Friday, 19 November 2021

Tracking Worldwide Losses Of Chinese-Made UAVs


By Stijn Mitzer and Joost Oliemans

Much has been written and discussed about the quality of Chinese-made unmanned aerial vehicles (UAVs). While some argue that Chinese drones have proven cost-effective alternatives to American UAVs, others have pointed out the drones' high crash rates and reliability issues when compared to their Israeli, U.S. and Turkish counterparts. Despite these issues, Chinese UAVs remain highly popular on the market today. This is likely not the least due to the fact that there are few strings attached to Chinese arms sales, enabling countries like the United Arab Emirates to deploy its Chinese-made UCAVs over areas where it wouldn't be allowed to operate its U.S.-produced drones.
 
One could further argue that the apparent low acquisition costs of Chinese UAVs make them an ideal choice for countries on a budget. Conversely, the price of some Chinese UCAVs actually approach or in some cases even exceed those of their Western counterparts. To give just one example, the acquisition costs of a single Wing Loong II UCAV is believed to be around 15 million USD for an international customer, roughly three times the price of a Turkish Bayraktar TB2. Additionally, trading in reliability for a low acquisition price could ultimately prove more expensive than acquiring a reliable unmanned aerial platform from the get go. 
 
If the reliability of the Wing Loong II and TB2 were exactly the same, then a Wing Loong II costs around three times as much as a TB2. But if we assume, for the sake of argument, that the reliability of the Wing Loong II is only half that of the TB2, it in effect becomes six times as expensive considering the costs of replacing losses. The crash rate of the TB2 is reported to be one every 30.000 flight hours, which ultimately translates to some 166 dollars per operating hour. [1] If the crash rate of the Wing Loong II is double that figure (one in every 15.000 flight hours), then we find the costs amount to 1000 dollars per hour. In other words, the total cost of ownership is not just the initial acquisition price, even when we're not considering operating costs.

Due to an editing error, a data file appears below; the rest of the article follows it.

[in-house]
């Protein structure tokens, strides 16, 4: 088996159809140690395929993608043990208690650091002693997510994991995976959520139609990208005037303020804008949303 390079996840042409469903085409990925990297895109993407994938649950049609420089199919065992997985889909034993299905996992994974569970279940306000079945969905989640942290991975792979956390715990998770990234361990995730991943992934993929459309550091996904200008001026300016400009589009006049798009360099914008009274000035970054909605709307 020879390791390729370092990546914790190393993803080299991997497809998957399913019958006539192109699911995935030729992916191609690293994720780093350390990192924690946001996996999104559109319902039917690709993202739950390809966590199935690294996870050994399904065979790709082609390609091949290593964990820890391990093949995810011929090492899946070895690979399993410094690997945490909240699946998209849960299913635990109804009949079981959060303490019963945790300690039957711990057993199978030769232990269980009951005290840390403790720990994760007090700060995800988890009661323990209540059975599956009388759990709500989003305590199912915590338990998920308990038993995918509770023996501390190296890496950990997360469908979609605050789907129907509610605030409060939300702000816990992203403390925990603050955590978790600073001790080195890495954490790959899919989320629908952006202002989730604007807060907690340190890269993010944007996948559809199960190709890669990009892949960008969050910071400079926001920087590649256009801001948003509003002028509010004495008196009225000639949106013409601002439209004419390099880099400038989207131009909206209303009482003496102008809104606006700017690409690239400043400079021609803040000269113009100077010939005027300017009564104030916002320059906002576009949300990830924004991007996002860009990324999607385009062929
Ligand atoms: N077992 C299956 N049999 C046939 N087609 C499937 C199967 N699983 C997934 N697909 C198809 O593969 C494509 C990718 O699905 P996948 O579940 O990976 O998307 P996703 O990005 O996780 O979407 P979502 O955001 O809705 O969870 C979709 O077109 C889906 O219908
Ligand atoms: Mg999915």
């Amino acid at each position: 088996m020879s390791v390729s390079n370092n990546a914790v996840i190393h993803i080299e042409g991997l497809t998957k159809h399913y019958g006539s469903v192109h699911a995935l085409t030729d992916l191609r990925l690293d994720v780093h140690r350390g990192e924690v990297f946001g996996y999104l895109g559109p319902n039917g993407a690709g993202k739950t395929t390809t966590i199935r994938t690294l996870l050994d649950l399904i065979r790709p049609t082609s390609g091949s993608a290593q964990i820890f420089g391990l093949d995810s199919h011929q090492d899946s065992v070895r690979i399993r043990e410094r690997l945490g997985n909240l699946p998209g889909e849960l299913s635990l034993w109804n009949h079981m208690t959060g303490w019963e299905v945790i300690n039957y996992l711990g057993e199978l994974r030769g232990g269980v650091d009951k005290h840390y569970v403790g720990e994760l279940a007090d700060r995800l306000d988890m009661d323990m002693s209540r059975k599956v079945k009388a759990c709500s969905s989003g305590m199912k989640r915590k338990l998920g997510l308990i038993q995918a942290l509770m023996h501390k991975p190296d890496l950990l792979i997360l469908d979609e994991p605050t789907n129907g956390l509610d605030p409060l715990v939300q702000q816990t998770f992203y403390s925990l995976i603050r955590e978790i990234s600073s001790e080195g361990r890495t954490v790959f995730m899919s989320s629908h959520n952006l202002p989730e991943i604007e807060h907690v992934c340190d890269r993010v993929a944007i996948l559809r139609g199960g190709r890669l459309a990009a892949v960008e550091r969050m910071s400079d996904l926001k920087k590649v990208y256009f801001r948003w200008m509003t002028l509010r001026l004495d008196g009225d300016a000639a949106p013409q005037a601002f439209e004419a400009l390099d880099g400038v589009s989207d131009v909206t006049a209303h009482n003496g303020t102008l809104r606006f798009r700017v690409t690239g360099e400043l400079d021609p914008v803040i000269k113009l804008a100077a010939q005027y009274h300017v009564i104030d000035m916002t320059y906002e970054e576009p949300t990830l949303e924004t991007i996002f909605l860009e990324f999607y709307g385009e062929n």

Countries like Jordan ultimately had to find this out the hard way, offering its entire fleet of CH-4Bs UCAVs for sale less than two years after acquiring the drones. [2] The same type fared little better in Iraq, with eight of its 20 CH-4Bs crashing within a timespan of just a few years while the twelve remaining examples are currently languishing in a hangar with a lack of spare parts. [3] [4] Elsewhere, Algeria lost three CH-4Bs to crashes in a matter of months, while countries like Nigeria, Morocco and Turkmenistan all purchased Turkish UCAVs after earlier acquiring Chinese-made UCAVs. [5] Their sketchy service record suggests that after-sale support provided by the Chinese manufacturers leaves something to be desired.
 

It is nonetheless difficult to provide an accurate overview of Chinese-made drone losses, as countries like Turkmenistan are unlikely to ever announce losses of their (Chinese-made) UAVs. Similarly, drones that crashed in Saudi Arabia's desert regions are likely to have been long taken away before a lost civilian ever has the chance to photograph the wreckage. This means that many losses often go unnoticed. In one notable case, the wreckage of an Emirati Wing Loong I that crashed in Libya somewhere in 2019 or 2020 was only found in August 2021, and that only by pure accident. [6] Suffice it to say that UAV losses are notoriously difficult to record even in active warzones.